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Study Projects Higher Earthquake Death Toll Over Next Century

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Destruction around Union Square.  The tall steel skeleton left of center is the Whittell Building - then known as the Union League Building. It was under construction at the time of the earthquake, later finished, and still standing on Geary Street.  The Butler Building at right, also under construction at the time of the quake, had walls peel away during the quake, killing several people. The building later became I. Magnin's, and its windows shattered during the 1989 earthquake. Several people on the street were injured by falling glass. The Butler Building is now part of Macy's. (sfmuseum.org)

Destruction around Union Square. The tall steel skeleton left of center is the Whittell Building – then known as the Union League Building. It was under construction at the time of the earthquake, later finished, and still standing on Geary Street. The Butler Building at right, also under construction at the time of the quake, had walls peel away during the quake, killing several people. The building later became I. Magnin’s, and its windows shattered during the 1989 earthquake. Several people on the street were injured by falling glass. The Butler Building is now part of Macy’s. (sfmuseum.org)

SAN FRANCISCO (CBS SF) – Large, catastrophic earthquakes causing larger death tolls and creating greater destruction are expected to increase in the 21st century, according to a newly published study led by U.S. Geological Survey engineering geologist Thomas Holzer.

Expected population increases in the 21st century translate into more people dying from earthquakes, according to the USGS report written by Holzer and co-author James Savage.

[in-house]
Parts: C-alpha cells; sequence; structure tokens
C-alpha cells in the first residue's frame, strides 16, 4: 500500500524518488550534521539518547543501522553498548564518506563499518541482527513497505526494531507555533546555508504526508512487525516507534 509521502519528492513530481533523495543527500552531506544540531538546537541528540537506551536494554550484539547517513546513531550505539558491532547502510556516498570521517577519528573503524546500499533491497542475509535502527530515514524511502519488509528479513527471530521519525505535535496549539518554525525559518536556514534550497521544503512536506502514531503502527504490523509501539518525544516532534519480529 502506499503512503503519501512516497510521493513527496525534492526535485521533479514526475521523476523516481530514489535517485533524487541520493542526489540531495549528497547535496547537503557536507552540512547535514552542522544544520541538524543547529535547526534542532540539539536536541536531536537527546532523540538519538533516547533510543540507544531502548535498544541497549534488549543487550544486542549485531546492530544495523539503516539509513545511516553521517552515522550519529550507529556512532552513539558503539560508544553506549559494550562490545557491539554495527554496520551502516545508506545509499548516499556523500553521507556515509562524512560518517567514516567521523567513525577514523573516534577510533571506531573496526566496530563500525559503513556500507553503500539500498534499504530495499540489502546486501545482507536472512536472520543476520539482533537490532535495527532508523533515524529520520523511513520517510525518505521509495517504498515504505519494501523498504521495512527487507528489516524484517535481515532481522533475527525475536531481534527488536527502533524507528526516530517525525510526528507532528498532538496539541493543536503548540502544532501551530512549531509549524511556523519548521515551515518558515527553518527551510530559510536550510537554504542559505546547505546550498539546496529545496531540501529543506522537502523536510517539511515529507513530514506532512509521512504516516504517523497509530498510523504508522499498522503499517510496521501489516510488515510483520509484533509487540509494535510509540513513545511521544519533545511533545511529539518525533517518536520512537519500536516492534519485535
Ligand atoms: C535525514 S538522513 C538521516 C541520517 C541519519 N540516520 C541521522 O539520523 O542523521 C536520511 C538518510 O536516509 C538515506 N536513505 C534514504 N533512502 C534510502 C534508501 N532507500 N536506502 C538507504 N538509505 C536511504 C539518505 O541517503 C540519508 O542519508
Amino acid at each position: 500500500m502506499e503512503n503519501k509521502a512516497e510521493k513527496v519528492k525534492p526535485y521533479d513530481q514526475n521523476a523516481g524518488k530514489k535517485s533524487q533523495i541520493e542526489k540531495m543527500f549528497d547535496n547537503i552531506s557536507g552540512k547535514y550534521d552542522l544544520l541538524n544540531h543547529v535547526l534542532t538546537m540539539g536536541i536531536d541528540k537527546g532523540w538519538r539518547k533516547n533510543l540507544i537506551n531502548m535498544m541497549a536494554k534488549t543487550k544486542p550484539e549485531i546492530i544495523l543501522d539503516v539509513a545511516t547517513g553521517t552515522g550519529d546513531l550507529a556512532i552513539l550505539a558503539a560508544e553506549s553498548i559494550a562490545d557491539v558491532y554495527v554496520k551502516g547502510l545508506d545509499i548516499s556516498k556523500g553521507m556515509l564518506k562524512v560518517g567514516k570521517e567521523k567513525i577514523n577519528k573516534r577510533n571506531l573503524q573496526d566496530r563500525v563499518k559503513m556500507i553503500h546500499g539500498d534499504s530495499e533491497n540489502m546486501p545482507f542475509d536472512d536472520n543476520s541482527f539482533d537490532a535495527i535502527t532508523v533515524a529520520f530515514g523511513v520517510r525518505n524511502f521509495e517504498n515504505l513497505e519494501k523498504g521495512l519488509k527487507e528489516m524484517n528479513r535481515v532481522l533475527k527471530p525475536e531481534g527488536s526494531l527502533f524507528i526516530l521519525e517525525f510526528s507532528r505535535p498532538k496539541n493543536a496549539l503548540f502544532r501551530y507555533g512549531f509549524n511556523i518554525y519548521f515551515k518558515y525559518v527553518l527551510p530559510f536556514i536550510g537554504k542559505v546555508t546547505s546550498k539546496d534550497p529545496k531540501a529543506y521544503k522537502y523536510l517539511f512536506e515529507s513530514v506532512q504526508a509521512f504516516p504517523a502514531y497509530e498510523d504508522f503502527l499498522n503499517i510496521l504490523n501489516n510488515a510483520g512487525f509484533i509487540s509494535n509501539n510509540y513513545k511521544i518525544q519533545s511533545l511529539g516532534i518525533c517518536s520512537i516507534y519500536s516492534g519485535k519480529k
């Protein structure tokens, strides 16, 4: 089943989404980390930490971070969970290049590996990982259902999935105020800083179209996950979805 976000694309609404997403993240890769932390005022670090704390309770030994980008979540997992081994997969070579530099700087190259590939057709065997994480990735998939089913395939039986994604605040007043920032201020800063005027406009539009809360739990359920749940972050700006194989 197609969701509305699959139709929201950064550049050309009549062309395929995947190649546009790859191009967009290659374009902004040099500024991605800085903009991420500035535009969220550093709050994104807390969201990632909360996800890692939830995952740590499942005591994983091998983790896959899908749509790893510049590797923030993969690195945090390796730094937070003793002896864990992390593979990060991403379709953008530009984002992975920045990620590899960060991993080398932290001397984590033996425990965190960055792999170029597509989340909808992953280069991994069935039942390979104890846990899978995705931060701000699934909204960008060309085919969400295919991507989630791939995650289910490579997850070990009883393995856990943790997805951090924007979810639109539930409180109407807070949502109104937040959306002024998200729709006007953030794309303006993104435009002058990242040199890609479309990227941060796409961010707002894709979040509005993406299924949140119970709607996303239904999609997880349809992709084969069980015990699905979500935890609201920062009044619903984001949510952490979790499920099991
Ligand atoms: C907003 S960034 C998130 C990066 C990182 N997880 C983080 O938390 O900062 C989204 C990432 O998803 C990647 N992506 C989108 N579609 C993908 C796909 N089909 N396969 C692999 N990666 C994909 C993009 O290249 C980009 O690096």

The authors studied earthquakes that deal with death tolls of more than 50,000, considered catastrophic, and reported death tolls going back to 1500 A.D.

The study results were found by statistically correlating the number of catastrophic earthquakes in each century with world population, according to the USGS.

New population predictions by the United Nations allowed them to project 21 catastrophic earthquakes to occur in the 21st century, triple the amount that occurred in the prior century.

The study goes on to highlight that the increase in lethal earthquakes has more to do with the amount of people living in seismically vulnerable buildings in the world’s earthquake zones, rather than simply an increase in the amount of catastrophic earthquakes.

According to officials at the USGS, the study underscores the need for earthquake education and seismically safe structures throughout these earthquake-prone regions.

“Without a significant increase in seismic retrofitting and seismic-resistant construction in earthquake hazard zones at a global scale, the number of catastrophic earthquakes and earthquake fatalities will continue to increase and our predictions are likely to be fulfilled,” Holzer said.

Since the beginning of the 21st century, four catastrophic earthquakes have occurred that have killed more than 200,000 people combined.

(Copyright 2013 by CBS San Francisco and Bay City News Service. All rights reserved. This material may not be published, broadcast, rewritten or redistributed.)

 

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